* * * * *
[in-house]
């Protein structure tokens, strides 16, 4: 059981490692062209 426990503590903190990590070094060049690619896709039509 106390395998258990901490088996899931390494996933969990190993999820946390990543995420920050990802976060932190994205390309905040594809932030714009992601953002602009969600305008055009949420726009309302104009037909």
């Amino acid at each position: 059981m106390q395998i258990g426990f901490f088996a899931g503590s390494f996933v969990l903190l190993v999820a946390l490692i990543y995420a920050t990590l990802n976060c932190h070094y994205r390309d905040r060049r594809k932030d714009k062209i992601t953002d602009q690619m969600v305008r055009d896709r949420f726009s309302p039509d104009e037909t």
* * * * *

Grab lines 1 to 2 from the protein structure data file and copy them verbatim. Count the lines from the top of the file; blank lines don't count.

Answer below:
[in-house]
């Protein structure tokens, strides 16, 4: 059981490692062209 426990503590903190990590070094060049690619896709039509 106390395998258990901490088996899931390494996933969990190993999820946390990543995420920050990802976060932190994205390309905040594809932030714009992601953002602009969600305008055009949420726009309302104009037909």